Immunology and Immunodeficiency Lab
Our focus is on understanding the development and function of particular types of white blood cells: the cells of the immune system that protect us against infectious diseases and are responsible for the success of vaccination strategies.
Lab LeaderProfessor Stuart Tangye
Specifically, we study the cellular and molecular biology of B cells, which produce antibodies; specialised population ‘helper’ T cells that activate antibody production in B cells, as well as protect against infection with specific microbes; and ‘cytotoxic’ T cells, which are responsible for recognising and killing virus-infected or malignant cells. We are particularly interested in understanding how the immune system responds to natural infections or vaccinations, which create a ‘memory’ of the response so that following subsequent exposure to the same infectious agent, the immune system reacts more rapidly, robustly and efficiently to prevent disease and keep us healthy.
Our lab’s goal is to determine how genetic defects in B cells and T cells – termed inborn errors of immunity – underlie the development and clinical features of human primary immunodeficiencies and immune dysregulatory conditions. To achieve this, we study lymphocyte development, signalling, differentiation and effector function in patients with diseases resulting from monogenic loss-of-function, gain-of function, haploinsufficient or dominant negative mutations in key regulators of immune responses.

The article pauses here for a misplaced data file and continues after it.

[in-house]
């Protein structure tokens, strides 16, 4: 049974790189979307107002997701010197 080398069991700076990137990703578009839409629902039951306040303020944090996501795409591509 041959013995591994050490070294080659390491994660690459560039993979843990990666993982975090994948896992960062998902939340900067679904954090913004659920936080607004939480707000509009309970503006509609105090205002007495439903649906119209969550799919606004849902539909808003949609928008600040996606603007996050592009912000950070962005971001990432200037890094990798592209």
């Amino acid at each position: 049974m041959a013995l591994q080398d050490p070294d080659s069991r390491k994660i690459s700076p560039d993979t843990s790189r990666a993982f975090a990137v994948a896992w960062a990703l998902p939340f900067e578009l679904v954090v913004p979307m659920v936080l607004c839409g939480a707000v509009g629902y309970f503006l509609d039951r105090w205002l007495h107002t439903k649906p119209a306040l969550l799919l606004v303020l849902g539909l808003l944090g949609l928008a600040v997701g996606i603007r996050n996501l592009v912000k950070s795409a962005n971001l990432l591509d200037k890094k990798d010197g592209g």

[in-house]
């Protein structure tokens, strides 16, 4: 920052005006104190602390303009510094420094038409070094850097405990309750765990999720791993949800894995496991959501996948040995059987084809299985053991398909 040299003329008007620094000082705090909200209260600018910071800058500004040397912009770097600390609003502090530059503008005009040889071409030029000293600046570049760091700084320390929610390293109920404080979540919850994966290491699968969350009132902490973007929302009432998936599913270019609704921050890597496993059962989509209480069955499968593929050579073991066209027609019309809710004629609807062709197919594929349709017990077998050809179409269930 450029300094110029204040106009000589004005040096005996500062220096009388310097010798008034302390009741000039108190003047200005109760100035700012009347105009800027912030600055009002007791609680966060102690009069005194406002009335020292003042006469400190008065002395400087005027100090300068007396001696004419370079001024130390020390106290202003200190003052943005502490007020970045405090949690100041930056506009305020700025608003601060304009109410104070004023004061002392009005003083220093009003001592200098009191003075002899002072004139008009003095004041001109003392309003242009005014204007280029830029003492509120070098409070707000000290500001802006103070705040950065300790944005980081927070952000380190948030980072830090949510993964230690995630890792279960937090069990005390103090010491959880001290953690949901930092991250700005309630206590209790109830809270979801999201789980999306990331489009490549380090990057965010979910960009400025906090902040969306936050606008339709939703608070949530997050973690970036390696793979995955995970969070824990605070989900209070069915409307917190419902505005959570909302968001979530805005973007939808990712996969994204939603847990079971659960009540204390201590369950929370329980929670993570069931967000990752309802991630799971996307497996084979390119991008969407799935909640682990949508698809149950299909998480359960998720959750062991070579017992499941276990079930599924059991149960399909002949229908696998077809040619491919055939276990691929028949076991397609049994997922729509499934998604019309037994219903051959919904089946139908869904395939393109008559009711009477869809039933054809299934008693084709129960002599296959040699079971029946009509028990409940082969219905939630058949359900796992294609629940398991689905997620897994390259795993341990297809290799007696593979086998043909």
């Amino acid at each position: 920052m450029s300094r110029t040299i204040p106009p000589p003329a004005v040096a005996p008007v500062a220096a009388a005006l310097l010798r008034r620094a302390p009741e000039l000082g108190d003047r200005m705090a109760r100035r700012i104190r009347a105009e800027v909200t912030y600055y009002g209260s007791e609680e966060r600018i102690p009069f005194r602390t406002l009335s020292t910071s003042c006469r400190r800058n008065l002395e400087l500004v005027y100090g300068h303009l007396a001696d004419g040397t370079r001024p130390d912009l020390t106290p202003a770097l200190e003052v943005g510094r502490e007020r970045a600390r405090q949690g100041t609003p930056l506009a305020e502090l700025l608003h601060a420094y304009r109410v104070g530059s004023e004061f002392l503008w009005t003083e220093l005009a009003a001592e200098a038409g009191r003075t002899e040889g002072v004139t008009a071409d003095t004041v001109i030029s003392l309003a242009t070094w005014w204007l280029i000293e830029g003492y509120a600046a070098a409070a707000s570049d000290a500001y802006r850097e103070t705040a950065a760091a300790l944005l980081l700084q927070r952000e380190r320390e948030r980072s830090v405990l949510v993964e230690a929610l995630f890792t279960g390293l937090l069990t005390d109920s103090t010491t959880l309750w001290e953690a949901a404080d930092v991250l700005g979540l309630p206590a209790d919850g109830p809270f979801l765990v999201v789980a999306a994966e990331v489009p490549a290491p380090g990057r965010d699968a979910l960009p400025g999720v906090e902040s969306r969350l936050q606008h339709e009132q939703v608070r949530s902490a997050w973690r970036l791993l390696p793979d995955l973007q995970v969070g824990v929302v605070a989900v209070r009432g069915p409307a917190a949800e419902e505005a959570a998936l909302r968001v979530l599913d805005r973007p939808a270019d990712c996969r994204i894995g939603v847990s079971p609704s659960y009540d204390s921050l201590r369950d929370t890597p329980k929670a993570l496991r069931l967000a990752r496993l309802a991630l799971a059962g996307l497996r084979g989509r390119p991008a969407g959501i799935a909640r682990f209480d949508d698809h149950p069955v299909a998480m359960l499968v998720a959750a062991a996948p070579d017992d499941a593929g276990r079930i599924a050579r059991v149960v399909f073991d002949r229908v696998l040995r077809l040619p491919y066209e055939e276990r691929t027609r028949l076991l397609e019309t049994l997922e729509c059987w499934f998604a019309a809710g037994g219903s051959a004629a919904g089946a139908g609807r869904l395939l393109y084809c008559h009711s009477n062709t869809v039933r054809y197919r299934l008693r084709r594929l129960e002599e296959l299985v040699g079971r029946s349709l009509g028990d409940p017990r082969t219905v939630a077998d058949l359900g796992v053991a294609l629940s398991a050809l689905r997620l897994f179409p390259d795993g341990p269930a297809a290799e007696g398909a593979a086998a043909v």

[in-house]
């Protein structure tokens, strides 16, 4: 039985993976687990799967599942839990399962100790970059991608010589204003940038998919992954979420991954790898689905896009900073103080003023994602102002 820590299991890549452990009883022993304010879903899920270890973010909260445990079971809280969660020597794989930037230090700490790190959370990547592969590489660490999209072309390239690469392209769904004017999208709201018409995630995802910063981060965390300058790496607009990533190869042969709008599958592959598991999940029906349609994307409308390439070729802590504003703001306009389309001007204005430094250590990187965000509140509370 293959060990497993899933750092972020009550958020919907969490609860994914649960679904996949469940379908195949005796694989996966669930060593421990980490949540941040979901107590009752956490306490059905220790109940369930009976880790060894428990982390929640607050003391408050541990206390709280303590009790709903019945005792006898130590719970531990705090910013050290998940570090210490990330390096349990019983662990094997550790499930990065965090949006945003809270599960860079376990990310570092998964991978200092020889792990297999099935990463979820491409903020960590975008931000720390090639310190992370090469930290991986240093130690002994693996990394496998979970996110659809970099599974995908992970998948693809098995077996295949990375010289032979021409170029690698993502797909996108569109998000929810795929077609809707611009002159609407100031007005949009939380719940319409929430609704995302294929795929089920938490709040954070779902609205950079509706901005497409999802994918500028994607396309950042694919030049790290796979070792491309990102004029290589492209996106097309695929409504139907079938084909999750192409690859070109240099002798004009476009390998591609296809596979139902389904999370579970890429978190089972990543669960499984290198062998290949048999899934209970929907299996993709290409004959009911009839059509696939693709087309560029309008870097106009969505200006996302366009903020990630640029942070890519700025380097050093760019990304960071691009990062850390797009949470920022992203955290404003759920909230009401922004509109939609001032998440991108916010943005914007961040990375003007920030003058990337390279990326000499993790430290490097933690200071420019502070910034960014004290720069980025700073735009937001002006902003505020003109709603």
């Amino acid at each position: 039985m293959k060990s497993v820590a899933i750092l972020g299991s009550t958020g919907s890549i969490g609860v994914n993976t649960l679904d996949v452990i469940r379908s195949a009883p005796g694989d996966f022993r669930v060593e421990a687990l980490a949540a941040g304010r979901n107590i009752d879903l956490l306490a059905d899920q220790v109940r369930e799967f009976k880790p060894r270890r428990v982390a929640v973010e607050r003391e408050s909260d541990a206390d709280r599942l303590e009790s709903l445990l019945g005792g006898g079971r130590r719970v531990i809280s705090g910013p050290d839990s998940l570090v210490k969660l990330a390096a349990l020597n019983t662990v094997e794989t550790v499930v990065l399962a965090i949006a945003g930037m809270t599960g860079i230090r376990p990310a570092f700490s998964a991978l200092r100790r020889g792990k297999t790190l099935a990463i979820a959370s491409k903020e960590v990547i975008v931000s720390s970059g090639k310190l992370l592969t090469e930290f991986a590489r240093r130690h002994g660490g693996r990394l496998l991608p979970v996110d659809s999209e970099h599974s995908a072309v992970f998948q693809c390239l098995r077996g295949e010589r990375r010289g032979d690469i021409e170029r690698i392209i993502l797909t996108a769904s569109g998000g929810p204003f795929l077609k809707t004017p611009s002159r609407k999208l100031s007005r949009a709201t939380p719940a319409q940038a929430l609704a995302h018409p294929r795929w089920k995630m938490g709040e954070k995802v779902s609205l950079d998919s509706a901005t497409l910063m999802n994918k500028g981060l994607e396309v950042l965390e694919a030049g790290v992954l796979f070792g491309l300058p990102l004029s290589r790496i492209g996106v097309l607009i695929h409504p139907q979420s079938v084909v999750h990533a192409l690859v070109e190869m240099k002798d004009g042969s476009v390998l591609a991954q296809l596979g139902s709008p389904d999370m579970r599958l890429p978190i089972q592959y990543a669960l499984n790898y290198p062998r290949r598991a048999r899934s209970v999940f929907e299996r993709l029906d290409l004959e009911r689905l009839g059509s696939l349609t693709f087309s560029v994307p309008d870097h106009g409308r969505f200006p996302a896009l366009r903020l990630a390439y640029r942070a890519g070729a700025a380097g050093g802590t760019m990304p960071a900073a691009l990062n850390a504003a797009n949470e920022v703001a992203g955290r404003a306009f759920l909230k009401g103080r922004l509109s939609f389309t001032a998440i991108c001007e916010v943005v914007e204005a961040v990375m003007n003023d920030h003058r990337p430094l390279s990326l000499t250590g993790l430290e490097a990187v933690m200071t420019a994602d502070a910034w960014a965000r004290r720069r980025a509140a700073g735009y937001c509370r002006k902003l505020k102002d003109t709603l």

Over the past few years, our discoveries have provided significant insight into the requirements for the development, differentiation and function of human lymphocytes, and how these processes are compromised in immune deficiencies. These findings have revealed how and why affected patients develop specific clinical features of these diseases, and have identified potential pathways to improve diagnosis, treatment and management of these rare conditions for patients and their families. We work closely with the Human Immune Disorders Lab to conduct this research.
Overall, we hope to identify ways of improving the immune response in individuals with immunodeficiencies in the settings of natural infection or vaccination and strategies to attenuate the immune system of patients with overactive autoimmune or allergic diseases.